Saint Michael Market Attraction in Madrid Spain

The Mercado de San Miguel, one of Madrid’s best instances of cast-iron architecture, opened in May 1916 as a local food market, but in 2009 it became the city’s first gourmet market. Since then, it’s been resurrected nine years later with a number of world-renowned chefs on board.

More than 10 million people visit each year to these popular attractions in the center of Madrid de los Austrias (Hapbsurg Madrid). The 30 stalls that make up the market’s fleet provide a broad variety of delicacies, from Galician seafood tapas to a large array of gourmet cheeses from all across Spain.

Among its offerings are the natural and homemade ice creams of Joan Roca (3 Michelin Stars) at Rocambolesc, the classic rice dishes of Rodrigo de la Calle (1 Michelin Star) at Paella, and the traditional tapas of the Arzabal Group at Madr by Arzabal, to name just a few.

Madreamiga, an artisan bakery run by baker Begoa San Pedro, chef Clara Villalón, and the co-founder of Grosso Napoletano Hugo Rodrguez de Prada; Prrimital, a meat-packing company; Picolisto, a tortilla-making company; and Quesera Quesoba, a cheese-making company based in Cantábria that uses milk from cows that graze on mountain pastures.

P.A.N, a well-known brand of high-quality corn-based food items, has returned to the market, along with a new stall owned by El Seor Martn, which specializes in Venezuelan cuisine, including the iconic arepas.

Among the other vendors in the market are: Martn Tenazas (Lobster House), Baolé, John Barrita Market, Crab Crab Crab, Pnkleton & Wine, Daniel Sorlut, La hour del Vermut, and many more. More Gourmets / Carrasco Ibéricos / Arzábal Croquetera / Tonda, Ahumados Domnguez and Café Negro

Visitors and residents alike go to San Miguel’s food market in Madrid. It is a one-minute walk west of Plaza Mayor from Calle Mayor. In 1835, it was renamed San Miguel do los Octoes, after the old church that inhabited the land. By 1911, it had been transformed into what it is today: a closed market. San Miguel’s 33 vendors provide a wide selection of fresh fruit, fish, and meats, despite the city’s high prices. The premium style of the market makes it a foodie’s dream come true, as well as some prepared meals.

You may learn about wine in Mercado San Miguel, where there are several wine shops and wine bars. Avoid the throngs of visitors by going to the market at night or in the early hours of the morning.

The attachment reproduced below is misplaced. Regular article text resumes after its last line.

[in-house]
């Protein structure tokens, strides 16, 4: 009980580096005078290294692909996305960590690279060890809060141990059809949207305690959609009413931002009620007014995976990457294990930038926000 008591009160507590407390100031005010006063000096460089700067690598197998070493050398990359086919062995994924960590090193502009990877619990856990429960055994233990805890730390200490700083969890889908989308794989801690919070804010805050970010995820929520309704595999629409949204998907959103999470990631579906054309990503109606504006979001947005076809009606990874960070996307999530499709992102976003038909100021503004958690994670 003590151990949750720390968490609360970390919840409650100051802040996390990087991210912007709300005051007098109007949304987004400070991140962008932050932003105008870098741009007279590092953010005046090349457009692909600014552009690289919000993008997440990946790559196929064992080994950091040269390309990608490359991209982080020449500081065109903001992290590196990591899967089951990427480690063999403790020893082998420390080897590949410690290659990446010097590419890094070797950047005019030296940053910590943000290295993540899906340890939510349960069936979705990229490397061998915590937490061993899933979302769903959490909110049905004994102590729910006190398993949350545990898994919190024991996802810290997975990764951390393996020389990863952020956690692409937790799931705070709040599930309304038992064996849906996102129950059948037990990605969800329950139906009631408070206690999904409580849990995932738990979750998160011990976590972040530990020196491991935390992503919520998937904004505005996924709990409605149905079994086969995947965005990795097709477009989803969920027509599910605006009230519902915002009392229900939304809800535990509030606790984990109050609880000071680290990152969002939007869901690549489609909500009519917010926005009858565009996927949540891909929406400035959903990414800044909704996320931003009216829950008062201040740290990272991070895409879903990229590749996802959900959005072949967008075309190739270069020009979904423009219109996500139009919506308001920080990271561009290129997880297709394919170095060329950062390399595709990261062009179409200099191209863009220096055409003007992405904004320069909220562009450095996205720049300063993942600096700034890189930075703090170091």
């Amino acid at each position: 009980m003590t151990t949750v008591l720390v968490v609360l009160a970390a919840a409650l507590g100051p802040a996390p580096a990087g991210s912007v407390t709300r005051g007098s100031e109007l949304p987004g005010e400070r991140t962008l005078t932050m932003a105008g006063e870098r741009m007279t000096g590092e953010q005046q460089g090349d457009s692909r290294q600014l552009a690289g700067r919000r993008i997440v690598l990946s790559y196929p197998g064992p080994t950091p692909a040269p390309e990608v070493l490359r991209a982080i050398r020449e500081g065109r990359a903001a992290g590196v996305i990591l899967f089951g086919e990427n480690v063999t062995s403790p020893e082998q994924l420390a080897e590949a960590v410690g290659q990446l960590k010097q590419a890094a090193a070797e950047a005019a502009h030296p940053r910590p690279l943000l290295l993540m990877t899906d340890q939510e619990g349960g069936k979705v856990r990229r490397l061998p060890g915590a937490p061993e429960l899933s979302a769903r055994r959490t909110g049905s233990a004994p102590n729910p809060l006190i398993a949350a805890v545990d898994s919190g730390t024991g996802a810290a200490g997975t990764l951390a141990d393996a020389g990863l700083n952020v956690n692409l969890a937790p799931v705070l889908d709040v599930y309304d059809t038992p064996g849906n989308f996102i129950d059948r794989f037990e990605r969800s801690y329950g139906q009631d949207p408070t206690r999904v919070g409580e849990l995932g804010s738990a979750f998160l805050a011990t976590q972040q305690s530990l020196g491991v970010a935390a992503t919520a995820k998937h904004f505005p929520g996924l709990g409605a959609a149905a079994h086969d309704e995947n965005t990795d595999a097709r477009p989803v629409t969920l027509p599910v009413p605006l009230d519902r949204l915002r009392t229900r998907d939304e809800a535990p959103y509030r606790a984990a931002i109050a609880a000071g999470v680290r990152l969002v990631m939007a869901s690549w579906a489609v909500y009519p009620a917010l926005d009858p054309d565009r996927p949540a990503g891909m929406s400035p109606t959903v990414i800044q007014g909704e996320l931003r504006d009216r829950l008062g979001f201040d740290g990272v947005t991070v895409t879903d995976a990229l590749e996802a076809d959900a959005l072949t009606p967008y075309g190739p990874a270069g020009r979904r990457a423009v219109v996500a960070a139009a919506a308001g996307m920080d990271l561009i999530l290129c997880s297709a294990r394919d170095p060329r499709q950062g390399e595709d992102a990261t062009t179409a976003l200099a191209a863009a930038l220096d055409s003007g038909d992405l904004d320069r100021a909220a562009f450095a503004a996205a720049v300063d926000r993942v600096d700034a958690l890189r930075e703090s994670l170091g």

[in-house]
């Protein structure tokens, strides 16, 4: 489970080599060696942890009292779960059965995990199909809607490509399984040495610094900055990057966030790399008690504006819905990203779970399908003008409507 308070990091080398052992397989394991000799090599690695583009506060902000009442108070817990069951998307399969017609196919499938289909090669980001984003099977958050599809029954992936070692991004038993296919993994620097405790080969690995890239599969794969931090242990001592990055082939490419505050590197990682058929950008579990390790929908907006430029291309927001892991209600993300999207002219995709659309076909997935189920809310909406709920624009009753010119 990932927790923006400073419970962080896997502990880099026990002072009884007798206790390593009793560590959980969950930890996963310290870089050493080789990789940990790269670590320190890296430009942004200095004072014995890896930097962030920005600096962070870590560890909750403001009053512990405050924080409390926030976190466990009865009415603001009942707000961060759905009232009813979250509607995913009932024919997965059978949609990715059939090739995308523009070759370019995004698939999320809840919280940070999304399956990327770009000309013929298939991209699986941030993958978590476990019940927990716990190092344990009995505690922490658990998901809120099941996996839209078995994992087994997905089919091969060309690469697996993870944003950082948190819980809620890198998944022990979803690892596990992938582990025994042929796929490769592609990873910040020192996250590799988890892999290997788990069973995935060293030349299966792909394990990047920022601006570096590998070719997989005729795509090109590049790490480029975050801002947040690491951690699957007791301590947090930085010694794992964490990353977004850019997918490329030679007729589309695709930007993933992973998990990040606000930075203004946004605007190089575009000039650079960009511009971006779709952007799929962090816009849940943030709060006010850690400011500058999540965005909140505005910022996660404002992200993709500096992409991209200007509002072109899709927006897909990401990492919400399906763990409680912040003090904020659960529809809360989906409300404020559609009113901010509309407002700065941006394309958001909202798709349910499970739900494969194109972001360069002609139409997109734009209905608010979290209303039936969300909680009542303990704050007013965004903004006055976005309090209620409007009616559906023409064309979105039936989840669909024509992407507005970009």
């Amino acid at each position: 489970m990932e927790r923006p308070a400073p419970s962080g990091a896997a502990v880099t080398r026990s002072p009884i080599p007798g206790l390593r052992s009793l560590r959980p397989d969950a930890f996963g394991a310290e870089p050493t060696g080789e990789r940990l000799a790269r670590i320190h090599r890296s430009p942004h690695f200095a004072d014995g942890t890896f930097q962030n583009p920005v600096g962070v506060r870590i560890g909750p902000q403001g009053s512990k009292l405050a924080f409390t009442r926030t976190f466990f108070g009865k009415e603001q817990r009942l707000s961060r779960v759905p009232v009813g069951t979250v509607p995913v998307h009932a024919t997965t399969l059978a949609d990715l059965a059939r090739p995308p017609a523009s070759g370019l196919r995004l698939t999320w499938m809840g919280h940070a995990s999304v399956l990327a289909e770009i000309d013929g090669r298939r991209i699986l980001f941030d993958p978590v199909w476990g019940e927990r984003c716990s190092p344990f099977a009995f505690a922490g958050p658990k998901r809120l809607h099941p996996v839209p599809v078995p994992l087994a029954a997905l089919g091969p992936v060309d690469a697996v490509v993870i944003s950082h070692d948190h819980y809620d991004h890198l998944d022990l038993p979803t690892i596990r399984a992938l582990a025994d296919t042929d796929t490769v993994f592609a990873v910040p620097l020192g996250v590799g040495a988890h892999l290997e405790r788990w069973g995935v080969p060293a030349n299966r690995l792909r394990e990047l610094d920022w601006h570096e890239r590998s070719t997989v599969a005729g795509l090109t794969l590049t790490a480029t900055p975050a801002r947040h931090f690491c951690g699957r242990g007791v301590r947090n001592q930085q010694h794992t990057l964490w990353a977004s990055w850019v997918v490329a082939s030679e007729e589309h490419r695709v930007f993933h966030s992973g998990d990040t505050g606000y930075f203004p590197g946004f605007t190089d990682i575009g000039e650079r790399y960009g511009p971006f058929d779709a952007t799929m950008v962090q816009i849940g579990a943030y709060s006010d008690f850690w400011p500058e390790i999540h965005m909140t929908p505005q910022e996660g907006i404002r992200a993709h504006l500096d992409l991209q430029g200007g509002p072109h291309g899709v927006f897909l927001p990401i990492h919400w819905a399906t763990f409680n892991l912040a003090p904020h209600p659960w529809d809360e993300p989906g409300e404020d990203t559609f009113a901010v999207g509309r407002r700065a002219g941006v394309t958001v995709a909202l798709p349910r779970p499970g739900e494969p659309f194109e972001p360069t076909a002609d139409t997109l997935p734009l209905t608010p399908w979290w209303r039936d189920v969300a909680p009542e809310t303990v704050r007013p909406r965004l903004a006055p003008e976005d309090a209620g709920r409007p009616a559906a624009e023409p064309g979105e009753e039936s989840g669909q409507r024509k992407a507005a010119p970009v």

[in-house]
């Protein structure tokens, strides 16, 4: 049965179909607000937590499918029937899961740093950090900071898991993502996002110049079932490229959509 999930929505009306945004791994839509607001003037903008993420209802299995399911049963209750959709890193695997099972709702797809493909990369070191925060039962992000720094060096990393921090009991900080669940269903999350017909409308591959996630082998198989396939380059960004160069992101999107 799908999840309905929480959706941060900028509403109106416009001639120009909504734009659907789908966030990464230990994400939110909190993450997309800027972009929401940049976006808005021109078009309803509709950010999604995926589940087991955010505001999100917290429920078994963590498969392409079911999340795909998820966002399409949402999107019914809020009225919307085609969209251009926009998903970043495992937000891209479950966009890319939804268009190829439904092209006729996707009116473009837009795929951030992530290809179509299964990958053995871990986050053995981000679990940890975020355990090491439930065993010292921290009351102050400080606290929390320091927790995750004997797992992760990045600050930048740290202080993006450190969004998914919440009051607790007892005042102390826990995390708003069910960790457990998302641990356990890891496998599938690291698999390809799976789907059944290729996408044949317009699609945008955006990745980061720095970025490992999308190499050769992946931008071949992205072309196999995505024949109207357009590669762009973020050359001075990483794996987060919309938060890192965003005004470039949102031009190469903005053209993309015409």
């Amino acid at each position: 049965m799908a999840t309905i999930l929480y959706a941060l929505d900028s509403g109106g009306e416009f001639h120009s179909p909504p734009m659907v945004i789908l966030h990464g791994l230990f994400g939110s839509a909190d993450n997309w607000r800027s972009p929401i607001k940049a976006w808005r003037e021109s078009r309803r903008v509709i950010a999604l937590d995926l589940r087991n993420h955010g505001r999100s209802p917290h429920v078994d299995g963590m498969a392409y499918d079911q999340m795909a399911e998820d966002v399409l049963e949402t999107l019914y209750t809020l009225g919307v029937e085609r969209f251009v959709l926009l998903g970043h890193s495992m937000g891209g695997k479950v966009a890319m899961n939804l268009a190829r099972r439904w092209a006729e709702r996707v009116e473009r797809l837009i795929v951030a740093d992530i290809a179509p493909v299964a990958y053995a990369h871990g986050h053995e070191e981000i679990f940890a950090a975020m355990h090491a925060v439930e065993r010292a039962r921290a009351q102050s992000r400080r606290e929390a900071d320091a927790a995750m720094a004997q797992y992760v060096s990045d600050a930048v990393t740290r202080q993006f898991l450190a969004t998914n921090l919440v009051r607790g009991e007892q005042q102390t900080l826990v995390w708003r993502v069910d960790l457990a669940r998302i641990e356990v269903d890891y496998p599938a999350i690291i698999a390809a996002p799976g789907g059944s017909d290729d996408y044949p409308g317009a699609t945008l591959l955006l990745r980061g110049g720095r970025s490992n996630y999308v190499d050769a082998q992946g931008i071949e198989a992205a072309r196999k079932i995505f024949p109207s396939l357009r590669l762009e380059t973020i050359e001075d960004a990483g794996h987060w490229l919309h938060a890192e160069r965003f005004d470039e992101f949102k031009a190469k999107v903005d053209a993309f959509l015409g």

Story of the San Miguel

In the present San Miguel market, you may dine on tapas prepared by Michelin-star chefs. Modernization of markets like Barcelona’s La Boquera market or Lisbon’s Time Out Market, which tries to offer small traditional businesses an opportunity to compete with huge grocery chains and shopping centers, might be seen as a model for this market. A new trend is to select an area that can be refurbished without losing its essence while maintaining the traditional method of selling items and allowing customers to sample them while they are there.

However, the church of San Miguel de Octoes, which is famous for being the place where Lope de Vega was baptized, existed there long before this gourmet hub was even conceived. A fire that occurred in Plaza Mayor towards the end of the eighteenth century consumed the structure, and it was eventually demolished. The first food booths were erected in the church’s former parking lot many years later.
In 1916, a temporary market was transformed into the city’s primary grocery market thanks to the construction of the stunning structure you see today. The monument category of the Asset of Cultural Interest designation was given to the location in the year 2000. The construction of the building is noteworthy since it is one of the few remaining instances of cast-iron architecture in Madrid.

In addition, the building’s lofty ceilings, large cast-iron columns, and ceramic embellishments make it worthwhile to pause and admire the building’s magnificent aspect. There are two floors: the main level, which is broader than it appears due to the constant crowds, and the basement.
Second-life shopping mall in the heart of the San Miguel district
The Community of Madrid restored the historic market building in 1999 using European funding, which is why it is in such fine shape now. A new idea for the market was introduced in 2009, which combined the area’s core commercial activities with tapas booths serving high-end food. As a result, we can now stroll among its thirty stalls and sample the finest of Madrid’s traditional cuisine, as well as purchase delectable goods from all over Spain, as well as sample tapas inspired by dishes from far-flung corners of the country.